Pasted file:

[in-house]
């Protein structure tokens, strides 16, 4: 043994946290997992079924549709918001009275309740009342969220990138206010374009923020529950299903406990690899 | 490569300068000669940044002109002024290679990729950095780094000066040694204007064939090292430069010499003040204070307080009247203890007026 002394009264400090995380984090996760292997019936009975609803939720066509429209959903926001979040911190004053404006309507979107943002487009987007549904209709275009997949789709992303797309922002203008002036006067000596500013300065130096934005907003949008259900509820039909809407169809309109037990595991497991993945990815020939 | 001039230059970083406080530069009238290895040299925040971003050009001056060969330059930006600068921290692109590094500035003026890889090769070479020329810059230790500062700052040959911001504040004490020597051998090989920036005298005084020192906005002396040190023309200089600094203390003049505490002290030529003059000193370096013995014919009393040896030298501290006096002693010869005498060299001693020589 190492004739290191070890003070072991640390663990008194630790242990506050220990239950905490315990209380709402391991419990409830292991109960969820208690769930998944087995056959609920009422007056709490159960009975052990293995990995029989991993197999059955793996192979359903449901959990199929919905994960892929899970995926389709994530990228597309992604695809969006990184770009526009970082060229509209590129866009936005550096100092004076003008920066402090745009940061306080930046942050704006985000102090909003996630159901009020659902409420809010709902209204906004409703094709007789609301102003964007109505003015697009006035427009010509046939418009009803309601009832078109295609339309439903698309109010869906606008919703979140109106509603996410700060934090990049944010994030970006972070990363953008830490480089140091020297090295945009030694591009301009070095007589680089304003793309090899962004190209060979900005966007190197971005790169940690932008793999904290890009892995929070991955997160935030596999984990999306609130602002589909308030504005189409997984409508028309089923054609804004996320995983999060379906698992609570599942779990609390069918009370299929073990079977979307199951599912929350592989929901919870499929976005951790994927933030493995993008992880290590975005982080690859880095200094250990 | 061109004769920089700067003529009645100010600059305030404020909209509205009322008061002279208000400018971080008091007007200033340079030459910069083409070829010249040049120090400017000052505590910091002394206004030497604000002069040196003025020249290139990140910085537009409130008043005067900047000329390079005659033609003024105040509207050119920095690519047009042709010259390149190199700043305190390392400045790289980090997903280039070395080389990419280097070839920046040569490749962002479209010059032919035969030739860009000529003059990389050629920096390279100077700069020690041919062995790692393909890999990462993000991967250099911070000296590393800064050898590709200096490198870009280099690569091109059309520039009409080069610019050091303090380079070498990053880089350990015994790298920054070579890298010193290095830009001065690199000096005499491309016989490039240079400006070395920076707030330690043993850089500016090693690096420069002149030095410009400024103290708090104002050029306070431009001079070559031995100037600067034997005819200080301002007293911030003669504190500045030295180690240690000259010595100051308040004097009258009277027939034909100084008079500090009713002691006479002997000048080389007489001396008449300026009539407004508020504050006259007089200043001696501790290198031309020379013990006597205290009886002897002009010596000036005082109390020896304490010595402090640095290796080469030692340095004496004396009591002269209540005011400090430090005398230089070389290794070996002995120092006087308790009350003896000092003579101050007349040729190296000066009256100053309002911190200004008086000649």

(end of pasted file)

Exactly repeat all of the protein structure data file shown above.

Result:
[in-house]
């Protein structure tokens, strides 16, 4: 043994946290997992079924549709918001009275309740009342969220990138206010374009923020529950299903406990690899 | 490569300068000669940044002109002024290679990729950095780094000066040694204007064939090292430069010499003040204070307080009247203890007026 002394009264400090995380984090996760292997019936009975609803939720066509429209959903926001979040911190004053404006309507979107943002487009987007549904209709275009997949789709992303797309922002203008002036006067000596500013300065130096934005907003949008259900509820039909809407169809309109037990595991497991993945990815020939 | 001039230059970083406080530069009238290895040299925040971003050009001056060969330059930006600068921290692109590094500035003026890889090769070479020329810059230790500062700052040959911001504040004490020597051998090989920036005298005084020192906005002396040190023309200089600094203390003049505490002290030529003059000193370096013995014919009393040896030298501290006096002693010869005498060299001693020589 190492004739290191070890003070072991640390663990008194630790242990506050220990239950905490315990209380709402391991419990409830292991109960969820208690769930998944087995056959609920009422007056709490159960009975052990293995990995029989991993197999059955793996192979359903449901959990199929919905994960892929899970995926389709994530990228597309992604695809969006990184770009526009970082060229509209590129866009936005550096100092004076003008920066402090745009940061306080930046942050704006985000102090909003996630159901009020659902409420809010709902209204906004409703094709007789609301102003964007109505003015697009006035427009010509046939418009009803309601009832078109295609339309439903698309109010869906606008919703979140109106509603996410700060934090990049944010994030970006972070990363953008830490480089140091020297090295945009030694591009301009070095007589680089304003793309090899962004190209060979900005966007190197971005790169940690932008793999904290890009892995929070991955997160935030596999984990999306609130602002589909308030504005189409997984409508028309089923054609804004996320995983999060379906698992609570599942779990609390069918009370299929073990079977979307199951599912929350592989929901919870499929976005951790994927933030493995993008992880290590975005982080690859880095200094250990 | 061109004769920089700067003529009645100010600059305030404020909209509205009322008061002279208000400018971080008091007007200033340079030459910069083409070829010249040049120090400017000052505590910091002394206004030497604000002069040196003025020249290139990140910085537009409130008043005067900047000329390079005659033609003024105040509207050119920095690519047009042709010259390149190199700043305190390392400045790289980090997903280039070395080389990419280097070839920046040569490749962002479209010059032919035969030739860009000529003059990389050629920096390279100077700069020690041919062995790692393909890999990462993000991967250099911070000296590393800064050898590709200096490198870009280099690569091109059309520039009409080069610019050091303090380079070498990053880089350990015994790298920054070579890298010193290095830009001065690199000096005499491309016989490039240079400006070395920076707030330690043993850089500016090693690096420069002149030095410009400024103290708090104002050029306070431009001079070559031995100037600067034997005819200080301002007293911030003669504190500045030295180690240690000259010595100051308040004097009258009277027939034909100084008079500090009713002691006479002997000048080389007489001396008449300026009539407004508020504050006259007089200043001696501790290198031309020379013990006597205290009886002897002009010596000036005082109390020896304490010595402090640095290796080469030692340095004496004396009591002269209540005011400090430090005398230089070389290794070996002995120092006087308790009350003896000092003579101050007349040729190296000066009256100053309002911190200004008086000649």